chickencode: (Default)


I've always been a big fan of editing my shell to display custom ascii art for as long as I could remember. There is something fun about being greeted by a familiar artistic image before diving into work.

nyan cat ascii shell

One thing I've really been interested in trying is creating animated ascii art displayed in my shell, and so thats what I did.

First thing I did was find a gif that I liked and was simple enough to use as animated ascii art.
I ended up settling on ...an animated chicken.



Now that I had my gif I needed to extract each frame from it which I did with the following tool
https://www.gif-explode.com/



I created a folder to store all the gif frames into for easy organization then one by one converted them into ascii art images.

http://picascii.com/

Now that I had the ascii art I needed it was time to edit my
~/.bashrc

I created a function at the end of the ~/.bashrc that looped through the contents of the ascii art based on number of frames.

function animate_chicken {
    for i in {1..17}
    do
      cat /home/james/chicken/$i.txt | lolcat
      sleep 0.1
      clear
    done
}


animate_chicken


After you save your ~/.bashrc file you need to source it source ~/.bashrc and you will now have an animated ascii prompt when you open your terminal. There are many other things you can do within the loop to make the animation better like give certain frames more or less sleep time to show speed variation etc..


Final product
chickencode: (Default)
We do quite a lot of things through proxies at my place of employment. Mainly so we don't get blacklisted as the behavior of our malware/phish processing systems often times looks like we're doing some pretty shady stuff.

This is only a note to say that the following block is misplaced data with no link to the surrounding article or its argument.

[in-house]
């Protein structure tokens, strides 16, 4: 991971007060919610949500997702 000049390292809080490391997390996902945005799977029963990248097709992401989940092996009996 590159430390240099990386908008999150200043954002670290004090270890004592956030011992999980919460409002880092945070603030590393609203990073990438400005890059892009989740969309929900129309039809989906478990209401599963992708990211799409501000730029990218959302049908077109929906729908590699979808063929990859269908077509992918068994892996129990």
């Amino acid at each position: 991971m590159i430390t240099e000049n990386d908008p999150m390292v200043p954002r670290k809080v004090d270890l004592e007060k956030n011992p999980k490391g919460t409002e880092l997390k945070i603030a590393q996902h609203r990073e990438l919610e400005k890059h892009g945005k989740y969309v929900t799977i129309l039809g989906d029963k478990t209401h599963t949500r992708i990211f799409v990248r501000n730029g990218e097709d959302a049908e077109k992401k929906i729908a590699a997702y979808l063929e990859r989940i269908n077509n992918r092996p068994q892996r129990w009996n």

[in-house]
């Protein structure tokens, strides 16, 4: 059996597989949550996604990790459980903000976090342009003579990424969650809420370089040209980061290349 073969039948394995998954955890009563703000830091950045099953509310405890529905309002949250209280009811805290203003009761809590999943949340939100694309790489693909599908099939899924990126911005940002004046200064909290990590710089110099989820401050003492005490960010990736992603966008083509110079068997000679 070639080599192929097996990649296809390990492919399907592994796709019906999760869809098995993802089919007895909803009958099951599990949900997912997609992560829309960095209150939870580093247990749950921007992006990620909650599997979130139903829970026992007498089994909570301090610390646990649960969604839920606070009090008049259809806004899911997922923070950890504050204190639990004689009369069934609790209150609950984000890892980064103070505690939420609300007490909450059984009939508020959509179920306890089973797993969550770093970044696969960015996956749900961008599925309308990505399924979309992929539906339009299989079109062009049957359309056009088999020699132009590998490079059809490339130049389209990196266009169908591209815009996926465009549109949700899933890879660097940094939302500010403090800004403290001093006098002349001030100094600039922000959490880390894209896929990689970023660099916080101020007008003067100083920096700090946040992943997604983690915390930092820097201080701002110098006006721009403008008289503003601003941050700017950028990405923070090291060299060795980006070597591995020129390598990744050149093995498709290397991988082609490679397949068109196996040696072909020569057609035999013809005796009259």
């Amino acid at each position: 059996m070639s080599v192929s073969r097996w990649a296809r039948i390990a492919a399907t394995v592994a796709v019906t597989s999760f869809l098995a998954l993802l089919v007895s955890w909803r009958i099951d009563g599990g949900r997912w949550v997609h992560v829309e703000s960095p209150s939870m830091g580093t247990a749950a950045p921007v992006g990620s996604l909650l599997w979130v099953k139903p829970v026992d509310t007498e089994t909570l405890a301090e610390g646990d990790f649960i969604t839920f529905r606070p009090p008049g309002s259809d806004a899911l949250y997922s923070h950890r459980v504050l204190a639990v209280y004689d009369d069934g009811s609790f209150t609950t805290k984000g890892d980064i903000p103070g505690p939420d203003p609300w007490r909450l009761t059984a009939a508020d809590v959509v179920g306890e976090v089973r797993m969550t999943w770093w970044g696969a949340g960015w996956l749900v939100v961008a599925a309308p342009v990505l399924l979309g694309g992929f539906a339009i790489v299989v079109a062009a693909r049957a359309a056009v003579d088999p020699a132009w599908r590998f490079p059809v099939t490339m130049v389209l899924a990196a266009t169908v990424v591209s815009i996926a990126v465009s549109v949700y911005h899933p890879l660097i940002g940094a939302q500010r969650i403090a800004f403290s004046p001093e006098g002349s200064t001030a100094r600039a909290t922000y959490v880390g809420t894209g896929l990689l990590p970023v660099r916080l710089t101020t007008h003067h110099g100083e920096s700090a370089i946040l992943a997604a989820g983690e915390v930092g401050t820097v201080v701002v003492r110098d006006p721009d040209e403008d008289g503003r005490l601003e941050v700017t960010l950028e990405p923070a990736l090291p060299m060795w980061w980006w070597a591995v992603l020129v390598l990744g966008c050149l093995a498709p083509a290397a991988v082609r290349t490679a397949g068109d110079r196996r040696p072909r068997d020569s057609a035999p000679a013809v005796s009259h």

I had a use case where one of our nagios checks was designed to hit a vendor API endpoint from our local on box proxy via specific ports and determine if the endpoint was reachable. This caused some issues as sometimes the endpoint would be down for a very small window of time, or the proxy was being derp for some reason - either way, I was getting up in the middle of the night for false positives. This makes for an angry systems engineer so I thought I'd just rewrite the check.

It may become useful for anyone that needs to check the state of something multiple times before sending off the nagios exit response. Instead of checking for a failure once and alerting it checks for 3 consecutive failures.



The "Nagios Plugin" script
#!/bin/bash

#Varaible initilization
http_response=$(curl -s -o /dev/null -w "%{http_code}" --proxy localhost:$1 'http://API.endpoint.com')
frequency=0

#if the http response isn't 200 it will check 3 consecutive times for a change. If no change occurs it will increment a flag for each failure.
while [ "$http_response" != 200 ]
do
  echo "$http_response"
  http_response=$(curl -s -o /dev/null -w "%{http_code}" --proxy localhost:$1 'http://API.endpoint.com')
  ((frequency++))
  if [ "$frequency" -eq 3 ]; then break
  fi
  sleep 60
done

#Compare the flag value. if it is less than 3 the check corrected itself and prevented false positive, otherwise its probably a real alert.
if [ "$frequency" -eq 3 ]; then
        echo  "Port $1 not reachable - $http_response response"
        exit 2
else
        echo "Port $1 reachable"
        exit 0
fi



NRPE definition
command[check_endpoint_through_proxy]=/usr/lib64/nagios/plugins/check_endpoint_proxy "27845"

Nagios definition

define service{
use remote-service,srv-pnp
host_name server.nrpe.response
service_description Endpoint Local Proxy Connection
contact_groups emailadmins
max_check_attempts 3
check_command check_nrpe!check_endpoint_through_proxy
chickencode: (Default)
There are a few moving parts to getting ClamAV installed and set up correctly to scan weekly so I threw together a useful script that does it automatically on any redhat based machine.

chickencode: (Default)
The bulk of my day job is actually analyzing phish, phishkits, drop scripts etc.. Lately we have ran into an issue where the phishing campaign is only accepting local ip's to view the phishing content and blocking out everything else in the httaccess.